Ferrari 275 GTB Competizione Speciale
For the 1965 racing season, 4 lightweight 275 GTB Competizione Speciales were built and equipped with 250 LM engines.
For the 1966 season, Ferrari decided to build 12 lightweight 275 GTB/C cars, they were constructed between the end of the 275 two-cam production run and the start of the 275 four-cam production run; even though they very much resembled the road-going 275 GTB, not one body panel was the same and underneath very little of the road car remained.
Mauro Forghieri designed a special super-lightweight steel and aluminum version of the 275 GTB chassis. A regular suspension was fitted, but it was made slightly stiffer by the addition of extra springs. Scaglietti bodied the chassis with an ultra thin aluminum body; the panels were about half as thick as the ones used on the GTO and the Cobra - even leaning on the 275 GTB/C would dent the body; the entire rear section was reinforced by fiberglass to prevent it from flexing at the slightest impact. In all, this focus on saving weight made a difference of over 150 kg (331 lb) compared to the alloy bodied road cars.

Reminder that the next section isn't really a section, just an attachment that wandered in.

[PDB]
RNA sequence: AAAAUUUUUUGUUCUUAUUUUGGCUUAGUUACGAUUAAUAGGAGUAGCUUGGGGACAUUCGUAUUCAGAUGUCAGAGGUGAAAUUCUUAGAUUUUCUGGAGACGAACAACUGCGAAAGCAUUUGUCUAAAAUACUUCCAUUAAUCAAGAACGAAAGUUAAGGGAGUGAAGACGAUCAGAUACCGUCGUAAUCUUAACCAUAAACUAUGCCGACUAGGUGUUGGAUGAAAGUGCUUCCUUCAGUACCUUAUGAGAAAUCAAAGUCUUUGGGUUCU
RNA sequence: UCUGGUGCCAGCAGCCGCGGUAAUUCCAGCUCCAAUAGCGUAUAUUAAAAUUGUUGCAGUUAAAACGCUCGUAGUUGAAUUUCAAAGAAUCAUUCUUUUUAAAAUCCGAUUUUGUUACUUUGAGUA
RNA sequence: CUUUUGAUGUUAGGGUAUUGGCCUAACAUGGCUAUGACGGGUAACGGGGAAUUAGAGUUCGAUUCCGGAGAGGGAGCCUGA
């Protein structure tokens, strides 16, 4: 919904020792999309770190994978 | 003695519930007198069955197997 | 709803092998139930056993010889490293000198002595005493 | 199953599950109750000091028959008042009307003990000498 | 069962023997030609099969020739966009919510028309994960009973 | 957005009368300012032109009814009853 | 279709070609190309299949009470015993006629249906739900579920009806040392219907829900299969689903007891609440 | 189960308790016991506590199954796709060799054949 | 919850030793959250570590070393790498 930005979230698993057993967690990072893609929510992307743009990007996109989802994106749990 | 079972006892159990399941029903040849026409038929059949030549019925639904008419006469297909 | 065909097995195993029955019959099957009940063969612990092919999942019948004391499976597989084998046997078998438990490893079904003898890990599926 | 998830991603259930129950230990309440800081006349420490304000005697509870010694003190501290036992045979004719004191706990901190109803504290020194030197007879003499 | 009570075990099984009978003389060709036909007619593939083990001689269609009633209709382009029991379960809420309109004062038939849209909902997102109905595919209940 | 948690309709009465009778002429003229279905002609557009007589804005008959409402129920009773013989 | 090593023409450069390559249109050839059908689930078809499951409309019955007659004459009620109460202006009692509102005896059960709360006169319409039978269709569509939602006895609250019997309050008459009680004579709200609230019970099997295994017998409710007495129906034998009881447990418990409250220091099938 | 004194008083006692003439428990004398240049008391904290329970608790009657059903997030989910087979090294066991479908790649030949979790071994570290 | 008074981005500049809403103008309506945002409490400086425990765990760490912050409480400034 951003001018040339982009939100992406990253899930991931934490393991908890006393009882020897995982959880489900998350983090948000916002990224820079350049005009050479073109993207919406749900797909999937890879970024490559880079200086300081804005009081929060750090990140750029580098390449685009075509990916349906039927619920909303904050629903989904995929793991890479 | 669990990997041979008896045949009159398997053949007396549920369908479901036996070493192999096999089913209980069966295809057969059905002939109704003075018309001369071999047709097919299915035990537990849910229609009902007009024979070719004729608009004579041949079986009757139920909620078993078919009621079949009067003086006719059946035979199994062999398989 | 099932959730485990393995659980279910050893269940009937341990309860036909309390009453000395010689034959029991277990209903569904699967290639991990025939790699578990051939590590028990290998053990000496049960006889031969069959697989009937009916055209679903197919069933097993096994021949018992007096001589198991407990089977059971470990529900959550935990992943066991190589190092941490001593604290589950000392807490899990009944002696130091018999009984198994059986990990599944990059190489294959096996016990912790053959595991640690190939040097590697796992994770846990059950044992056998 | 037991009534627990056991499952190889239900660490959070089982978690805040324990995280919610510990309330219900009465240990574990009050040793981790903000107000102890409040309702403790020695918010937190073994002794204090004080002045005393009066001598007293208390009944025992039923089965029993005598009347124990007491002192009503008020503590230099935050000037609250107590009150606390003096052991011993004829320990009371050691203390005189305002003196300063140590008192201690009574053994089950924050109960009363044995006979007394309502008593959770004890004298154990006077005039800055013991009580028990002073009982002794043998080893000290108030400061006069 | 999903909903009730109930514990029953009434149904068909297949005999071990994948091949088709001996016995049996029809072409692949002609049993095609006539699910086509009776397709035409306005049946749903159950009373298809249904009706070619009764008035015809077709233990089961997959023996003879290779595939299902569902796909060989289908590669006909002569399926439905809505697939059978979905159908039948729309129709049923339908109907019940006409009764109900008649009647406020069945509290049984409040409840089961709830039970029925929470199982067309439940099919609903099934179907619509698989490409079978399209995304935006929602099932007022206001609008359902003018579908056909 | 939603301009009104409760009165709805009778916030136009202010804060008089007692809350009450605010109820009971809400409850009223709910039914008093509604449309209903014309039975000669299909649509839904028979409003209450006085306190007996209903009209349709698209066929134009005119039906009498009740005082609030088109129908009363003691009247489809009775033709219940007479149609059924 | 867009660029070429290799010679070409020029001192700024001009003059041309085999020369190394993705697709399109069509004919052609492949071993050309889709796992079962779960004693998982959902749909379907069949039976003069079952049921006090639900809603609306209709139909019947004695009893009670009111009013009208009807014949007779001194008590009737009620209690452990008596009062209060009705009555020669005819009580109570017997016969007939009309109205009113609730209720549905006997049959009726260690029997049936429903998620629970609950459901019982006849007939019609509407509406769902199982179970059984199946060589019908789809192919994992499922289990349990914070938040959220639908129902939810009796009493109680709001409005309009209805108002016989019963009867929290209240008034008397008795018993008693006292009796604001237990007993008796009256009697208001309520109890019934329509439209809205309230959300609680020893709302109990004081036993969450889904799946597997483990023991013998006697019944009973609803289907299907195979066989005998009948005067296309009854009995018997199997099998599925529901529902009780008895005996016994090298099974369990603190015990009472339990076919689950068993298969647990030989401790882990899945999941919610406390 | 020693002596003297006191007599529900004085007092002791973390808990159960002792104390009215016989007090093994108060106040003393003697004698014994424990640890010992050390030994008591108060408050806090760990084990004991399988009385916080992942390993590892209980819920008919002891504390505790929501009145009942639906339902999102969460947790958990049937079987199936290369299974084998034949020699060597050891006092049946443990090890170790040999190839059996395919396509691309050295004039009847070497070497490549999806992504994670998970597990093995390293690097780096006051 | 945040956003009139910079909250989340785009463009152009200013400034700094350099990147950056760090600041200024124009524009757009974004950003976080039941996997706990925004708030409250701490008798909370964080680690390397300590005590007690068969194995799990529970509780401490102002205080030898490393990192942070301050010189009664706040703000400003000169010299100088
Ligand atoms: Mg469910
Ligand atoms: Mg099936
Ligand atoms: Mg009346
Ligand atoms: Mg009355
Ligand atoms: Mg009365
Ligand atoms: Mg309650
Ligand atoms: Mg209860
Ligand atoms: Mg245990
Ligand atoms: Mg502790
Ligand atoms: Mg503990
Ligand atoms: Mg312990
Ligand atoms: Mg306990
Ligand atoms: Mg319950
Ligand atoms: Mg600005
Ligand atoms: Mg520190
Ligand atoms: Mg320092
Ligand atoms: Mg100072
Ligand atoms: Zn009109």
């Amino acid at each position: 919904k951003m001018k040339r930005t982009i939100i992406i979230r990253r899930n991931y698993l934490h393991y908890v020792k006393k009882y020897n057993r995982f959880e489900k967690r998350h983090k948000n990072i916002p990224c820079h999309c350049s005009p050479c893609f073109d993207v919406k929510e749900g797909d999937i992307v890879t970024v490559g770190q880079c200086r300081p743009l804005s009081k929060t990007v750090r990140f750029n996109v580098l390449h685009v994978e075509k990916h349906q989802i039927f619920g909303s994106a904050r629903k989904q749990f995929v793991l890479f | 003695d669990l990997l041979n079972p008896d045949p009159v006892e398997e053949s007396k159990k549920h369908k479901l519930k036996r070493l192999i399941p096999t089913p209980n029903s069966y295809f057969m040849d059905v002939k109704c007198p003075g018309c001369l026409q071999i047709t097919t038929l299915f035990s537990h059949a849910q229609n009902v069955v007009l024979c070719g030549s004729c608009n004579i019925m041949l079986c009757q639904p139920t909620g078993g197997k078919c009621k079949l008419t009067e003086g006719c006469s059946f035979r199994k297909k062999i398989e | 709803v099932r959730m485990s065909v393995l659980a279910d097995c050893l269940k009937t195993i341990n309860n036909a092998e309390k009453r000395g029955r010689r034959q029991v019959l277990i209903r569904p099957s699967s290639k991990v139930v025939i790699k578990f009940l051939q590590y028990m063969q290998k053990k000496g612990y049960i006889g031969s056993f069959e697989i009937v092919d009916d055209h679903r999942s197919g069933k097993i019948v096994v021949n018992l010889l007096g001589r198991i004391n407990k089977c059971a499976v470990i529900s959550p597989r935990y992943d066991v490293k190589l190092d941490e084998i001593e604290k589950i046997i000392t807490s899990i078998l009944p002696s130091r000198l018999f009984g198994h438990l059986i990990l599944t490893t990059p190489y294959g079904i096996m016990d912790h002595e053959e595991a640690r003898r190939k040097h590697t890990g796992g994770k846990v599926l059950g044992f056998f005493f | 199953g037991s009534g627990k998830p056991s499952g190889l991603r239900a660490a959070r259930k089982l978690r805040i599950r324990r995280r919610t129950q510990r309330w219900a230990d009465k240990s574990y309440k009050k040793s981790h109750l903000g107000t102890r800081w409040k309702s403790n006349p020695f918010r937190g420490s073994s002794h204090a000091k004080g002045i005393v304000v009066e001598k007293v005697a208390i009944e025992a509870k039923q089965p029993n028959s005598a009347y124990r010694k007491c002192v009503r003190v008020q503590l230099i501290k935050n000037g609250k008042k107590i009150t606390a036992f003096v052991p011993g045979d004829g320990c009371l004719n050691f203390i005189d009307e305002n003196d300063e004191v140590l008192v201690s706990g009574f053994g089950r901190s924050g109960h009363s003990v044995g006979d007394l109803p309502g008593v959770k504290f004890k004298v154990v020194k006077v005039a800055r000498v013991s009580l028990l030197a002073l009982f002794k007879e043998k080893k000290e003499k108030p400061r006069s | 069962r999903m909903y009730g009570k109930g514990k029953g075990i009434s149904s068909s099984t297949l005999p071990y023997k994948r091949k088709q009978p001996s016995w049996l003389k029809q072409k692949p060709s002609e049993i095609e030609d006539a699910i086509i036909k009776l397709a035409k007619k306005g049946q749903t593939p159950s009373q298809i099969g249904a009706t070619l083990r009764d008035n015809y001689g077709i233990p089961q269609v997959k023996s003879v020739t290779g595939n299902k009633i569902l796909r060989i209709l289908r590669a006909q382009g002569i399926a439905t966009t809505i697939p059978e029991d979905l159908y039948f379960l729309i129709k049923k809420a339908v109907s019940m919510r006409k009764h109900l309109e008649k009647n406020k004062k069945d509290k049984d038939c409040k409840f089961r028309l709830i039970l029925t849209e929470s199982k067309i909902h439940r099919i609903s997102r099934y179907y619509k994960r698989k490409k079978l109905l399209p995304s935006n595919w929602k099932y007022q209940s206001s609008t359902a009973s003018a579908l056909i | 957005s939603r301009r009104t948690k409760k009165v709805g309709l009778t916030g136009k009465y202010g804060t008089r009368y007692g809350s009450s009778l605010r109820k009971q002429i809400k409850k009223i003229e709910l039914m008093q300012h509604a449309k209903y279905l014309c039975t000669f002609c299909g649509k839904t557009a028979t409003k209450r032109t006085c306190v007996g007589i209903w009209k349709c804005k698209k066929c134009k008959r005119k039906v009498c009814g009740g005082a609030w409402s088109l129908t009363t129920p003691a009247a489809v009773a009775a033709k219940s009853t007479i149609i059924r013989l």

Like the four 'Competizione Speciales', the 275 GTB/C was powered by the 250 LM engine. Somehow Ferrari 'forgot' to mention to the governing body that the 275 GTB had a six carburetor option, so only a three 'carb' engine could be homologated. Specifically for the 275 GTB/C, Weber constructed the 40 DF13 carburetor of which three would replace the six 38 DCNs found on the 250 LM. The rest of the drivetrain was similar to the 275 GTB, but strengthened slightly.
Two of the twelve built were sold for street use. Unlike the race cars, these street cars were fitted with alloy wheels shod with Pirelli tires. Competition cars were fitted with special Borrani wire wheels, shod with Dunlop's latest racing tires. It was this combination that would prove to be the weak spot of the 275 GTB/C; the tires had so much grip that they could overstress and break the spokes on the wheels. After the 275 GTB/C, no competition Ferrari would be fitted with wire wheels again.
A British-entered 275 GTB/C finished 8th overall, gaining class victory in the 1966 24 Hours of Le Mans.
Source: Wikipedia, 2014
Photo Credit: RM Auctions